Extracts [LONDON], 31 May 1944 
McVey came to see me prior to his departure for Australia, to let
me know where he had got to in respect to the various activities
he had been pursuing.
POST WAR CIVIL AVIATION
I told McVey of the advice I had tendered to the Prime Minister
with regard to sending Drakeford to America for the bilateral
Conversations.  The Prime Minister had not let McVey know of
his decision and McVey asked me whether Drakeford had yet been
instructed. I said I thought not as McLaughlin  had asked me to
confirm what I had said to the Prime Minister when I had seen him
at the aerodrome.
I also told McVey of Evatt's telegram  and the advice I had
tendered to the Prime Minister with regard to it.  McVey agreed
that the conversations would have to be held and that Evatt's
telegram was merely fractious.
I then asked him how he had got on in the conversation with
Leathers  and rather to my disappointment he told me that
Leathers had been so occupied in telling him, McVey, what should
be done in regard to Civil Aviation that no real consideration had
been given to McVey's proposals.  He said that Leathers was
quite clear that he did not want to take over Civil Aviation until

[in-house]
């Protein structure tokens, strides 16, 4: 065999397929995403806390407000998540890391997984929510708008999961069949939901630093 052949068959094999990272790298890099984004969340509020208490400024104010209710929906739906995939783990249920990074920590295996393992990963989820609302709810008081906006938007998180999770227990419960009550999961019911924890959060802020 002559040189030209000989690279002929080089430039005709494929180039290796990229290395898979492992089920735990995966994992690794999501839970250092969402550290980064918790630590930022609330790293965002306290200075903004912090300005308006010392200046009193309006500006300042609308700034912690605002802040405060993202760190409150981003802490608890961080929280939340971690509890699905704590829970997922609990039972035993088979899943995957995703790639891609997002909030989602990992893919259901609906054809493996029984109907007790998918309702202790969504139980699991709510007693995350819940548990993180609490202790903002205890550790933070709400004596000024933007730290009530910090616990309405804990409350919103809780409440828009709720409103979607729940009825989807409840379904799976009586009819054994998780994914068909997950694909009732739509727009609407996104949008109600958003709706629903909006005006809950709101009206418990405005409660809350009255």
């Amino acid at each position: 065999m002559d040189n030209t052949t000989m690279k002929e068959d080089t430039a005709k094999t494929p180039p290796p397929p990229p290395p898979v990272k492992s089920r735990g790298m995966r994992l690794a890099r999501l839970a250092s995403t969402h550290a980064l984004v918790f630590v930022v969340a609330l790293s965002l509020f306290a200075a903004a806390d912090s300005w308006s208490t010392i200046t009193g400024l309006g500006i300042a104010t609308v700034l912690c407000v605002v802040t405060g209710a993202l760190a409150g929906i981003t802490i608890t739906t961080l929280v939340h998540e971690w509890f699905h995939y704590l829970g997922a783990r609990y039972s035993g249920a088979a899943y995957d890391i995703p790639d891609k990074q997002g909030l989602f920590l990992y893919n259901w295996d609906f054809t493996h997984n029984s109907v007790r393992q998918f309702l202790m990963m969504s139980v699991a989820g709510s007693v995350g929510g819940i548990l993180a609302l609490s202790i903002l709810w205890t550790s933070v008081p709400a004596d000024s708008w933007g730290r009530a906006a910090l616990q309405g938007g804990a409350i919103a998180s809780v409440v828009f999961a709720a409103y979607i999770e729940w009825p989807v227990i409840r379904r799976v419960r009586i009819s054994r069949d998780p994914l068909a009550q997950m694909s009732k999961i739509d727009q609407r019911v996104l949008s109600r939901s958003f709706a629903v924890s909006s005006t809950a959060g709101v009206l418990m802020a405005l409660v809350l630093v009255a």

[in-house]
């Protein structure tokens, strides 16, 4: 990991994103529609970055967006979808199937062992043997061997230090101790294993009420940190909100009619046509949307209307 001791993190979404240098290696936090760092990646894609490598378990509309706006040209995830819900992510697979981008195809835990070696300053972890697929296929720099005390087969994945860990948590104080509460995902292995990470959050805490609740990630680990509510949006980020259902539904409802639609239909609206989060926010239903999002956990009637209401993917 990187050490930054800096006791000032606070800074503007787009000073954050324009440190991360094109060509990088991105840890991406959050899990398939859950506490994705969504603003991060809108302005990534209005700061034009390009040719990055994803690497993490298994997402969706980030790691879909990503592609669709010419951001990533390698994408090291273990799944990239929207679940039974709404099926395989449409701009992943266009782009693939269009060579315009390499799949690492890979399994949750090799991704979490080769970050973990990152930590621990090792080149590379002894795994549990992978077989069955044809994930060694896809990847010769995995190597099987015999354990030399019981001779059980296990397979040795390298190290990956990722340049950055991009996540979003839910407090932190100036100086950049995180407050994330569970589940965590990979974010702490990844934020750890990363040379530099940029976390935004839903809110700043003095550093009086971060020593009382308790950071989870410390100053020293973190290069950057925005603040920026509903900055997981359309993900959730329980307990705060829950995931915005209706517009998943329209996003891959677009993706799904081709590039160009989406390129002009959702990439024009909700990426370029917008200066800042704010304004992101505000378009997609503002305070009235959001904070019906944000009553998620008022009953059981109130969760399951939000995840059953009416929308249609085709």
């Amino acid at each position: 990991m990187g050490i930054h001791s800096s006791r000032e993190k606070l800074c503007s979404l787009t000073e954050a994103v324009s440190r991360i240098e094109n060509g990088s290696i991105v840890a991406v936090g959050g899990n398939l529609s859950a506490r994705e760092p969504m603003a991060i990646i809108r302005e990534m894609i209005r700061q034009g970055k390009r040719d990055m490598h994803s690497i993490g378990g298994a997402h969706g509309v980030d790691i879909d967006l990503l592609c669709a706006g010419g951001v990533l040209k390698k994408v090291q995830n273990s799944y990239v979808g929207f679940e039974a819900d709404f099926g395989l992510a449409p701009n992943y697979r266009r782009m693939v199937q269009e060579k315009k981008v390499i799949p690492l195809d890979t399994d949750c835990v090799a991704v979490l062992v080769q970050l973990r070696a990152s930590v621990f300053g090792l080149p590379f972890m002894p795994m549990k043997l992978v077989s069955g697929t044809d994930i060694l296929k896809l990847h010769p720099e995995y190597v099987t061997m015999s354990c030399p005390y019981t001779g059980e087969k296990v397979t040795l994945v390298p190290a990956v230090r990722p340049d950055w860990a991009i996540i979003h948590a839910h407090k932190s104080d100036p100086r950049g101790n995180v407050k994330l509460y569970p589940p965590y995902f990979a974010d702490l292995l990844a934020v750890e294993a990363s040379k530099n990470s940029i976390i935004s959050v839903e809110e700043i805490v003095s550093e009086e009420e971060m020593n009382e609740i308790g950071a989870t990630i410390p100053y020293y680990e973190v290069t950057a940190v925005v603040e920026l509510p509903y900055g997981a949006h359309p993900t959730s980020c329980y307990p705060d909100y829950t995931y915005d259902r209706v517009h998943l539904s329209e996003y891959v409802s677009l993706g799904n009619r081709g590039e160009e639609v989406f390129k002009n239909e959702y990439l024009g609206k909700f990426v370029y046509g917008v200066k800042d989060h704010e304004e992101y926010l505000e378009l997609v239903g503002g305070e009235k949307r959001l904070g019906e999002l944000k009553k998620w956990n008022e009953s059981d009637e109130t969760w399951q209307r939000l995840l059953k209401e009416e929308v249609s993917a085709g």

6 months after the war was over. This confirmed what Leathers had
said to me on the telephone.
I then asked McVey if he had seen Beaverbrook again and he said
that he had yesterday and gave me an account of the conversation.
Apparently McVey took rather an attacking attitude and said that
he was very disturbed that there was no plan here for post war
Beaverbrook's reply was that there was such a plan and he had
submitted it at the Prime Ministers' Conference. McVey countered
this by saying that he, Beaverbrook had submitted no plan at the
Prime Ministers' Meeting and he knew perfectly well that he had
not, and that he, Beaverbrook, had done this deliberately as he
did not want a discussion. This, according to McVey, Beaverbrook
admitted. They then went on to discuss the proposals which McVey
has put forward, which are embodied in his four papers, copies of
which he left with Beaverbrook. Beaverbrook was apparently very
taken with the proposals and said he was going to put them
through, and added that he would see that McVey got all the credit
for them. He apparently then went on to one of his bell ringing
stunts, sending for Masefield  his Personal Assistant and
dictating instructions to him that immediate action was to be
taken to give effect to McVey's proposals. He also asked McVey to
take the matter up with Howe when he was in Canada, and endeavour
to get Howe's agreement. This apparently McVey undertook to CIO.
I asked McVey if he knew what Hildred's  attitude was towards
the proposals. McVey said he was not quite sure and expressed some
doubts as to Hildred's capacity, describing him as a very formal
minded Civil Servant. He said, however, he had discussed his plan
very fully with Street  who was enthusiastically in favour of
We left the matter on the basis that I would take an early
opportunity of seeing Beaverbrook and ascertaining exactly how
things were going.
Both these matters that I discussed with McVey will have to be
followed up. There is no doubt that McVey has a very great deal of
capacity, but for some reason he leaves me with just a shadow of a
S. M. B.